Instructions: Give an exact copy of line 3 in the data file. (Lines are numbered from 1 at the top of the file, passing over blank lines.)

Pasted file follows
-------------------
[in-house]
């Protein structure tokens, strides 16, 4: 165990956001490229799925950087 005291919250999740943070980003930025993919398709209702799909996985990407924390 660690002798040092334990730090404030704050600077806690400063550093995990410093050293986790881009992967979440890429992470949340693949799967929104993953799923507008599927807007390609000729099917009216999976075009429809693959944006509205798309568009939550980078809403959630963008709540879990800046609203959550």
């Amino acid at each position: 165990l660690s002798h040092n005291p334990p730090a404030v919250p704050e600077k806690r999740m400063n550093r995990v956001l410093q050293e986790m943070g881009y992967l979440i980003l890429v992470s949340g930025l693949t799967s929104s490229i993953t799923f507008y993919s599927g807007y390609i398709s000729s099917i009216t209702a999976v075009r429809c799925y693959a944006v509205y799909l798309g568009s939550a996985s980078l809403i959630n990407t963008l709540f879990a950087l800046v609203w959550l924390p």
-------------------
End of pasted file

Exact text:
């Amino acid at each position: 165990l660690s002798h040092n005291p334990p730090a404030v919250p704050e600077k806690r999740m400063n550093r995990v956001l410093q050293e986790m943070g881009y992967l979440i980003l890429v992470s949340g930025l693949t799967s929104s490229i993953t799923f507008y993919s599927g807007y390609i398709s000729s099917i009216t209702a999976v075009r429809c799925y693959a944006v509205y799909l798309g568009s939550a996985s980078l809403i959630n990407t963008l709540f879990a950087l800046v609203w959550l924390p």